If you can’t wait till then for the pure Tennessee rock of Colony House, check out their last album and EPs here. Roll down the windows, drive fast and blast “You Know It” for the whole summer. I know I will.

July 1, 2016 6:20 pm

Imagine you’re a music student at NYU’s Clive Davis Institute and Pharrell Williams is coming to teach a masterclass on songwriting. You’ve written a couple bangers or whatever, being a music student and all, but you’re nervous nonetheless. This is likely your only opportunity to have a famous and incredibly successful musician critique your work. What if he cuts it to pieces? What if he kinda likes it except for the one part that also happens to be your favorite part. What if he really likes it and then nothing in your life ever compares to the thrill of celebrity endorsement ever again? Is that the best outcome you can hope for?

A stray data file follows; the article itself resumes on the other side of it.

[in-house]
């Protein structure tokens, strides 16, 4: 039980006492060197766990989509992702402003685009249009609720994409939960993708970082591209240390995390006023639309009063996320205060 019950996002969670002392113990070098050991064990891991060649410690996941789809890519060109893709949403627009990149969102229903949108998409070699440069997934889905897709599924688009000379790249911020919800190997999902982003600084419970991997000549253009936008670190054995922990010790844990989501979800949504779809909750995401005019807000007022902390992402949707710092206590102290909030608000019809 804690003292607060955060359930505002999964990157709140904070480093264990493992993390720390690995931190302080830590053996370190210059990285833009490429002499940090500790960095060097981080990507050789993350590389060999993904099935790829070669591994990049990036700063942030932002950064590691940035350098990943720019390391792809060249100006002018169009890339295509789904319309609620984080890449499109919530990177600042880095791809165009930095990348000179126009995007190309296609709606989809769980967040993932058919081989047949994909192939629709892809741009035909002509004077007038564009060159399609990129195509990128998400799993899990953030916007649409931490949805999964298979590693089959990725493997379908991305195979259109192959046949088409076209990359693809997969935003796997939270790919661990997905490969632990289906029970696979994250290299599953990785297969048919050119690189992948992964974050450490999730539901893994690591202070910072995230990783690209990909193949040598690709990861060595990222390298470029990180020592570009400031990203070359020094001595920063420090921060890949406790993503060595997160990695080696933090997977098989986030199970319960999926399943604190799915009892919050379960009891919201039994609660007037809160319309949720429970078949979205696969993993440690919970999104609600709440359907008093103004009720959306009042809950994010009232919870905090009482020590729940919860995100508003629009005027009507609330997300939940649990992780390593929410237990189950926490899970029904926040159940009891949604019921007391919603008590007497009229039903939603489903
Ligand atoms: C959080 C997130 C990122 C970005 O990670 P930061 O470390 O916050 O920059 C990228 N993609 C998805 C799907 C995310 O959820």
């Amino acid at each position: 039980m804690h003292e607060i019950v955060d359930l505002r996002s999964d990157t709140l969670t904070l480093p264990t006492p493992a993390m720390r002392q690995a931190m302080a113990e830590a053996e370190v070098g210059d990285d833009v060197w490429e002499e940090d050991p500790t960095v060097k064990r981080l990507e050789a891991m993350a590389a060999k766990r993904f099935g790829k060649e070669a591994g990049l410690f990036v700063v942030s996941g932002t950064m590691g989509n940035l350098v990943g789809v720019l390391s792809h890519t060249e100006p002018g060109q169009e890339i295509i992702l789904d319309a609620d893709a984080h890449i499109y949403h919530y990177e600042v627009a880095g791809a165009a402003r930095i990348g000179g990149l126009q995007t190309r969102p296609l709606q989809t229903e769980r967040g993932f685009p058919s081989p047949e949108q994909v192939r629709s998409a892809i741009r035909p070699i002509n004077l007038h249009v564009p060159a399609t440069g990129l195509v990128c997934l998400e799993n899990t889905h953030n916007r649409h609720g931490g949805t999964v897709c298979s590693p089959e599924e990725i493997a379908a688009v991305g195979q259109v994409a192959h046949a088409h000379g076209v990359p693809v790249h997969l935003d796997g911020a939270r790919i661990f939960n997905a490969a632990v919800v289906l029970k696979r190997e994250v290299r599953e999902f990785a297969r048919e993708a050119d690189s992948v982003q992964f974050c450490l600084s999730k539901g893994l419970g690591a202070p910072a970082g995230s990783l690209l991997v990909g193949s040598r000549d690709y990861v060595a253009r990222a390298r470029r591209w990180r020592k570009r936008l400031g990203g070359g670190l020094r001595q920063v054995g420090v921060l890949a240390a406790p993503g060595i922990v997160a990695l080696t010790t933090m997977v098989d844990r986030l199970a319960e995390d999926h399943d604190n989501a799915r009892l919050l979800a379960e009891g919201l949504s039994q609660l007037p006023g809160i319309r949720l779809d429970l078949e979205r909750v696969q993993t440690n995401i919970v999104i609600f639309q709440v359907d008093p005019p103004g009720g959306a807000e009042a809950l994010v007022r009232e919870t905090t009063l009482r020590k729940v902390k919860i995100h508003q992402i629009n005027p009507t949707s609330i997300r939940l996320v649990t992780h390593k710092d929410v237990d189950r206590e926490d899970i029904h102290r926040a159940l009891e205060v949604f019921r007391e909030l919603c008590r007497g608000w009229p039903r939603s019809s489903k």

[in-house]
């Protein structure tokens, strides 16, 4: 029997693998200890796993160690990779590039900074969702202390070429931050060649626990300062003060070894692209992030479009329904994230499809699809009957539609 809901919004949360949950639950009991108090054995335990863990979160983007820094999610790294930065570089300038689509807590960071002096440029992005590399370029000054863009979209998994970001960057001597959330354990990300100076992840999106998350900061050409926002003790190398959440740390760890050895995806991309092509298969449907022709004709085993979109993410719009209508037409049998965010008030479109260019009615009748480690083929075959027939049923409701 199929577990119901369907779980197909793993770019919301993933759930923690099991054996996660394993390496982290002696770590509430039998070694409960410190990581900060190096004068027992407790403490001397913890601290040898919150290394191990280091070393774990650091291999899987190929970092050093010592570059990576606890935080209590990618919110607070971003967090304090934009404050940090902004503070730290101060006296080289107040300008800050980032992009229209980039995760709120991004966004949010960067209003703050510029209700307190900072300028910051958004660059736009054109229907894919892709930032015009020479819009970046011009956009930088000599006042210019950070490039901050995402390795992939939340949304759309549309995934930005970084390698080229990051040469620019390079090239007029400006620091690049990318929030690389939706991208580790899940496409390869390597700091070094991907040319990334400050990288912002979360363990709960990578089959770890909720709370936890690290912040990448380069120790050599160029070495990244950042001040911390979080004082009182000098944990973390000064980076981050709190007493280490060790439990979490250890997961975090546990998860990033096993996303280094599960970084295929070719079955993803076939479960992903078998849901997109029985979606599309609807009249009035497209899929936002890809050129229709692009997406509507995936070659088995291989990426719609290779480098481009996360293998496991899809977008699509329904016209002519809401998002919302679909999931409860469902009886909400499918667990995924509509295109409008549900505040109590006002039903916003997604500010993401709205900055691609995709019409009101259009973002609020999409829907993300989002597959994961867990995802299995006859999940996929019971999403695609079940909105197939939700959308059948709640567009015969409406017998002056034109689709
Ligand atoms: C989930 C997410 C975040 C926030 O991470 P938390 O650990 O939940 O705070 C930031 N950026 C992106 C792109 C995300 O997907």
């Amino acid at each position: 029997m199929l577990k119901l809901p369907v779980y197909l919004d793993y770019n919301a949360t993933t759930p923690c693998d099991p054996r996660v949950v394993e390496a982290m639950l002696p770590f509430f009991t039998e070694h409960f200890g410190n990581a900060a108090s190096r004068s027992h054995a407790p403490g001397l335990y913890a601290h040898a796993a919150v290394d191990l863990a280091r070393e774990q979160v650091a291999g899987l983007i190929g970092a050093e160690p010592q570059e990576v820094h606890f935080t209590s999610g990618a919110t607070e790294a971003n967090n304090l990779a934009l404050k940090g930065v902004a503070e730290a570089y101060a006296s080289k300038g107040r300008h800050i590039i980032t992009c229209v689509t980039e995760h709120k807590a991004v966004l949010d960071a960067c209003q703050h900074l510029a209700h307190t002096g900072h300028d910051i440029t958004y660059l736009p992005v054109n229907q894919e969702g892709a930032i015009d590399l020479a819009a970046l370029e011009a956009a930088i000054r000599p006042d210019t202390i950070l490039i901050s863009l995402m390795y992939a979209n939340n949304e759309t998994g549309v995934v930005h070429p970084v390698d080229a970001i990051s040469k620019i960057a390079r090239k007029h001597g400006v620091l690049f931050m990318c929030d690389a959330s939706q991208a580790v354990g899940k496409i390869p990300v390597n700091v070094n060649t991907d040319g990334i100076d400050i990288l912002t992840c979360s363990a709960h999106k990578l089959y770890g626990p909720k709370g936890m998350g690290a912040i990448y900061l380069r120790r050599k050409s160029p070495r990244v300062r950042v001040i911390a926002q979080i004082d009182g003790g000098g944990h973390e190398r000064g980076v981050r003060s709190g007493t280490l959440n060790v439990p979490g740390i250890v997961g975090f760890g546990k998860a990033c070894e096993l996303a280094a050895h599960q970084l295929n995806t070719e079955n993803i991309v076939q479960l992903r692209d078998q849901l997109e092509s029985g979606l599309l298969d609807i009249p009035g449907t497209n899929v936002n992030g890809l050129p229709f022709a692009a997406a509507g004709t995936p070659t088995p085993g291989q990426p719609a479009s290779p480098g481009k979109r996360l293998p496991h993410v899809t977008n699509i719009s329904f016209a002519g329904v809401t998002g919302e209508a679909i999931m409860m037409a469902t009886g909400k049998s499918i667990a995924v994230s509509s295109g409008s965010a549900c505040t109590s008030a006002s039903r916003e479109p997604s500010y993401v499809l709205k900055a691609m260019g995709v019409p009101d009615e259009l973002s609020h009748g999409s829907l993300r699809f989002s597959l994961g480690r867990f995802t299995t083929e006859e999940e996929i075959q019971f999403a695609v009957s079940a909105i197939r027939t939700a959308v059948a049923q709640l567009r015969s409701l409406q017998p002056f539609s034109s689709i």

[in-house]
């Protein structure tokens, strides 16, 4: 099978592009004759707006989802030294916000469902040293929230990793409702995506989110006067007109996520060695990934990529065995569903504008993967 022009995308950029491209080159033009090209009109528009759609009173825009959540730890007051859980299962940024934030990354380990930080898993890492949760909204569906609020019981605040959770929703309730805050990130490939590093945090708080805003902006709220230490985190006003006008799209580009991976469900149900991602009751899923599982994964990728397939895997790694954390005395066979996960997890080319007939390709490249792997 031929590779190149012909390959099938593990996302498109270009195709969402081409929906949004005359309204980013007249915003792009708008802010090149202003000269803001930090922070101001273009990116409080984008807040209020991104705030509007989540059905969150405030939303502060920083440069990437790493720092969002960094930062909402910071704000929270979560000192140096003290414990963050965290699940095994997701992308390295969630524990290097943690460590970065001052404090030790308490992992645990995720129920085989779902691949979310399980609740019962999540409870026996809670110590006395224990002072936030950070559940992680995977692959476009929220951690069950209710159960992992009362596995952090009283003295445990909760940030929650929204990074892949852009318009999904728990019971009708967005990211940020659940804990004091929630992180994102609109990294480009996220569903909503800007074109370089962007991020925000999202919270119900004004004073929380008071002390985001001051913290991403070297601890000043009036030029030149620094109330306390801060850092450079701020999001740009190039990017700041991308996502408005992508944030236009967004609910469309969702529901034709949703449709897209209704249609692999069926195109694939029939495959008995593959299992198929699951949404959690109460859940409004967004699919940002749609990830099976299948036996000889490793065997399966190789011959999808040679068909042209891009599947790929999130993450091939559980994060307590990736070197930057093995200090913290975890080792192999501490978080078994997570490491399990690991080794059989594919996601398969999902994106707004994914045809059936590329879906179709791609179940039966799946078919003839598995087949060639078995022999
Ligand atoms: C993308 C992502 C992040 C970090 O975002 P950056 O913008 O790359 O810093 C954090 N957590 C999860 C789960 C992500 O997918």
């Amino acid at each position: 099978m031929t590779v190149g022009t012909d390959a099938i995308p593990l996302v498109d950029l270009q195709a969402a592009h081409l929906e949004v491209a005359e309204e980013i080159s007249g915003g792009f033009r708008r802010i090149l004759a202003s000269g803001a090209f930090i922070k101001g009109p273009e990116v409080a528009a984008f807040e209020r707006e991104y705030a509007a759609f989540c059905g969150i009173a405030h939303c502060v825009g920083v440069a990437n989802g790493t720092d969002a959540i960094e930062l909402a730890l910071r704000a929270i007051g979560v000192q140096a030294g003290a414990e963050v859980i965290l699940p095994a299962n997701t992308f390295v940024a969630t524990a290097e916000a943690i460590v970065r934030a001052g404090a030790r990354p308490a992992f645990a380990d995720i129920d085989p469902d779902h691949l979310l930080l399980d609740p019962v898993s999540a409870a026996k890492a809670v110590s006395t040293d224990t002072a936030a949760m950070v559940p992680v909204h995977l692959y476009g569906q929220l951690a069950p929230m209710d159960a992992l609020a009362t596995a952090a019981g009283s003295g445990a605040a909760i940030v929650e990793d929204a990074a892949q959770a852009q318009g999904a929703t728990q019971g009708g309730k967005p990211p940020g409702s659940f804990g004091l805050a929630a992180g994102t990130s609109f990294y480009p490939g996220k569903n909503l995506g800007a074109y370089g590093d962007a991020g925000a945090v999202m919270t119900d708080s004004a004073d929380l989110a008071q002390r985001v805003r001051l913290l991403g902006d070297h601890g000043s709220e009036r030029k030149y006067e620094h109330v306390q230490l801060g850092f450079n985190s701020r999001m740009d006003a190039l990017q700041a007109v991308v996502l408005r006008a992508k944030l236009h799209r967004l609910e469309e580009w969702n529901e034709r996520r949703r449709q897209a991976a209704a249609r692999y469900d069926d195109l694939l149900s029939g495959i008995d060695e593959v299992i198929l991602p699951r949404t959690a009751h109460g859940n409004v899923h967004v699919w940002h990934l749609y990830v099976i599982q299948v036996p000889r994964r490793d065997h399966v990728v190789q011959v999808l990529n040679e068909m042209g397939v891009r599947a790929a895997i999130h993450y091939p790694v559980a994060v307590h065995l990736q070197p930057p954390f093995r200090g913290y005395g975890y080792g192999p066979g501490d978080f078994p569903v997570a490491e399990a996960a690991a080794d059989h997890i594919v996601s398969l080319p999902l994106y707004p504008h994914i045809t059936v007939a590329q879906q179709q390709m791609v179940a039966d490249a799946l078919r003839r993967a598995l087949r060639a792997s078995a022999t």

No, the best outcome would be Pharrell’s stunned, appreciative silence going viral and launching your career. Such is the story of Maggie Rogers, internet sensation and pride of NYU, whose song “Alaska” struck Pharrell speechless this past February. We were speechless too, and that is why she is our Artist of the Month. The track is relatively sparse, stacking harmonies atop a phat beat and melodic accompaniment, like if St. Vincent or tUnE-yArDs got out of their own way for one Goddamn second and just wrote what people wanted to hear. Pharrell called Rogers’ sound “singular” which, frankly, couldn’t be more descriptive, “I’ve never heard anything that sounds like that. That’s a drug for me.” Thanks, Pharrell.